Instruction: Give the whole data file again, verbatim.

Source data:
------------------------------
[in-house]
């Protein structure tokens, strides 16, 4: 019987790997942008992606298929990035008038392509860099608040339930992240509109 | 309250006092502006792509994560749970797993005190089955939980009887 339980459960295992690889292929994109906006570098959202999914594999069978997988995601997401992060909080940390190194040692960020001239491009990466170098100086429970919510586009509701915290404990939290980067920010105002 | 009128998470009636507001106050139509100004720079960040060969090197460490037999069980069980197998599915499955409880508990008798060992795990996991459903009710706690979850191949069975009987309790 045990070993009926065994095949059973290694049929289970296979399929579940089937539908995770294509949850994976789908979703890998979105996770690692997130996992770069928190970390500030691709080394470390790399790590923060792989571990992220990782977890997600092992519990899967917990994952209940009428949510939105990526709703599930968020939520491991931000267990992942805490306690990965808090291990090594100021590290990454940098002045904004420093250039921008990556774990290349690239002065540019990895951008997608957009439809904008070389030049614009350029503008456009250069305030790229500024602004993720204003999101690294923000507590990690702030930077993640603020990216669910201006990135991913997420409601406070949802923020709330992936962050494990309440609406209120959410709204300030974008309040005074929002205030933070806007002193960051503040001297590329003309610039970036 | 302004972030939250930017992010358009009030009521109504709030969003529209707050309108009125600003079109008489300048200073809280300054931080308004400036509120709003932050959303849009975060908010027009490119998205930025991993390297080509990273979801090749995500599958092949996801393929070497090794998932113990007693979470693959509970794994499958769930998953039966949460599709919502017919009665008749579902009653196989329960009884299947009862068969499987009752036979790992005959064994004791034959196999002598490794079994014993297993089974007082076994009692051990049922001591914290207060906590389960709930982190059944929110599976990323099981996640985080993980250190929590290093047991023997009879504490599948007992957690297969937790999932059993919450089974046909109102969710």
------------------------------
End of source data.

[in-house]
């Protein structure tokens, strides 16, 4: 019987790997942008992606298929990035008038392509860099608040339930992240509109 | 309250006092502006792509994560749970797993005190089955939980009887 339980459960295992690889292929994109906006570098959202999914594999069978997988995601997401992060909080940390190194040692960020001239491009990466170098100086429970919510586009509701915290404990939290980067920010105002 | 009128998470009636507001106050139509100004720079960040060969090197460490037999069980069980197998599915499955409880508990008798060992795990996991459903009710706690979850191949069975009987309790 045990070993009926065994095949059973290694049929289970296979399929579940089937539908995770294509949850994976789908979703890998979105996770690692997130996992770069928190970390500030691709080394470390790399790590923060792989571990992220990782977890997600092992519990899967917990994952209940009428949510939105990526709703599930968020939520491991931000267990992942805490306690990965808090291990090594100021590290990454940098002045904004420093250039921008990556774990290349690239002065540019990895951008997608957009439809904008070389030049614009350029503008456009250069305030790229500024602004993720204003999101690294923000507590990690702030930077993640603020990216669910201006990135991913997420409601406070949802923020709330992936962050494990309440609406209120959410709204300030974008309040005074929002205030933070806007002193960051503040001297590329003309610039970036 | 302004972030939250930017992010358009009030009521109504709030969003529209707050309108009125600003079109008489300048200073809280300054931080308004400036509120709003932050959303849009975060908010027009490119998205930025991993390297080509990273979801090749995500599958092949996801393929070497090794998932113990007693979470693959509970794994499958769930998953039966949460599709919502017919009665008749579902009653196989329960009884299947009862068969499987009752036979790992005959064994004791034959196999002598490794079994014993297993089974007082076994009692051990049922001591914290207060906590389960709930982190059944929110599976990323099981996640985080993980250190929590290093047991023997009879504490599948007992957690297969937790999932059993919450089974046909109102969710």